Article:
This is yet another retrospective blog describing my recollections of a walk from Saltburn to Billingham via Redcar, the "Black Path" through what remained of the Teesside industrial area and over the Middlesborough Transporter Bridge to Billingham. Varied, if nothing else! It was all part of the coastal walk task I had set myself - so it had to be done.
I took the now familiar route to the North, reaching Saltburn with one change at Darlington.
I arrived in Saltburn at about 1120 and took a little time to explore the small town and the seafront. Paid for by the iron industry, Saltburn was developed as a resort in the latter half of the 19th Century. The town largely retains its Victorian atmosphere and remains relatively unspoilt with many original buildings that have not been "improved" over the years. Three other Saltburn assets are the wide sandy beach, the pier and the water powerd funicular railway.
I descended to the beach and enjoyed a blissful walk on firm sand with the quiet water gently lapping the beach on my right and the dunes rising to my left. This is a favourite spot for seabirds and I was able to approach a group of sanderlings who were foraging in the shallow water.
Maerske by the Sea (1155 - 2 Miles)consists of one large Victorian house perched precariously on the top of a dune with a straggling assortment of houses meandering inland from that point. A couple of fishing cobles were parked higher up on the beach waiting to go out for the day's catch. It looks as though Maerske was intended as a rival to Saltburn that never really succeeded.
The sand gradually gave way to gravel and then to pebbles which made the walking less pleasant, so I was glad to reach the promenade at Redcar (1235 - 4 miles). It was becoming quite sunny by now and the fishing boats made a splendid sight as I progressed along the seafront with few holidaymakers in evidence on this early April Saturday.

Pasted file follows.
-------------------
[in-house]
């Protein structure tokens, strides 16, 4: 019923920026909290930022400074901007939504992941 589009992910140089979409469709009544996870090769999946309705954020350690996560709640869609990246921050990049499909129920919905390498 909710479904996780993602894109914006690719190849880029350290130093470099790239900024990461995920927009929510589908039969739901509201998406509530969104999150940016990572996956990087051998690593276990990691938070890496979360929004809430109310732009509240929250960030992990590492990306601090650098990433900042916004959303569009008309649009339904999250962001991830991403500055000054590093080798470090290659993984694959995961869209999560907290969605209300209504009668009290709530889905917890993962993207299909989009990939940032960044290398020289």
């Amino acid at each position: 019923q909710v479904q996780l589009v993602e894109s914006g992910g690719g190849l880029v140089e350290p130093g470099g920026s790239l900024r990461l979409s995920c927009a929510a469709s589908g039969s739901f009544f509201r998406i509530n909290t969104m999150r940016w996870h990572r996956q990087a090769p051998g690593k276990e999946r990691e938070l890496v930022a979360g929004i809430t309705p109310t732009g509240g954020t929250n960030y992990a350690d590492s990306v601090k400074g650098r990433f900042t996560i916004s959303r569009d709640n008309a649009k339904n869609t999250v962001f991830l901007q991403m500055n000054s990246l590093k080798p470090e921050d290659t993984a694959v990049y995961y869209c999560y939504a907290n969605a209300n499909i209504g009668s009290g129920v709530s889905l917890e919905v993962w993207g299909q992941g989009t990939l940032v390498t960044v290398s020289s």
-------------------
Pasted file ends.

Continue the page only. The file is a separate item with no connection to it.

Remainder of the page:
In contrast to Saltburn, the buildings in Redcar were a mixture of cheap modern and over-improved old. The one exception was a lovely Victorian building at the end of the promenade called, inappropriately, "The Regency". A few paces further along and I was surrounded by a small group of penguins - modern art - presumably.
The outline of the Redcar steel works now loomed into view and I paid my attention to finding the start of the Teesdale Way, or "Black Path" as it is sometimes known. The problem was to get to the other side of the railway line that ran alongside the Tees without injuring myself either from rubble strewn ground or trains carrying molten iron from the nearby works. I eventually found it by going under a bridge via a narrow walkway (1340 - 8 miles).
Starting off as a rough gravel path, the way did indeed become a black cinder track as I progressed. New industries appear to have taken the place of many of the old and there were piles of rubble to mark where previous works once stood. There were, however, a number of working installations, the most significant of which was a coking plant on the opposite bank of the Tees. After coal is heated to form coke, it is quenched to cool it down and to stop it burning up in the atmosphere. From a distance, I noticed regular plumes of steam which drifted over the river, condensing as it passed by.
I thought I had timed my walk past perfectly, but no! When I was directly opposite, a plume of steam went up and water droplets containing particles of coke dust were deposited on me. Fortunately, the dust did not stain and was easily brushed off once I was dry again. The end of the Black Path was in sight and my route took me past the home of Middlesborough Football Club, the Riverside Stadium.
I did not dwell there, because a) I am not a great football fan and b) the vastly more interesting Middlesborough Transporter Bridge was now in my sights. Reaching the bridge (1525 - 13 miles) having walked through a semi-derelict area that contained one nice survival, a brick clock tower. Having paid my fare, I was transported silently across the Tees on this wonderful construction, the only other cargo being a car and single driver. I am sure the bridge must receive a heavy subsidy and survives as a symbol of the area's past and a tourist attraction.
I had planned a possible extension of the walk to Seaton Carew, but time, light and energy were all in short supply, so I decided to save Seaton Carew for another day and trudged my way to Billingham Station (1630 - 16 miles) past derelict dockland and depressing housing.
On the way home, I had to change trains at Thornaby which brought back memories of a failed job interview for an engineering company called Head Wrightson in 1964. Little now remains of industrial Thornaby from those days. The large brick built workshops that bordered the Tees have now been replaced by aluminium clad constructions that can be seen on any business or retail park. Had I been offered the job, life would have been different but probably not better.
I travelled on to Darlington where I had suitable refreshments before catching the 1856 to Birmingham and home.
See the pictures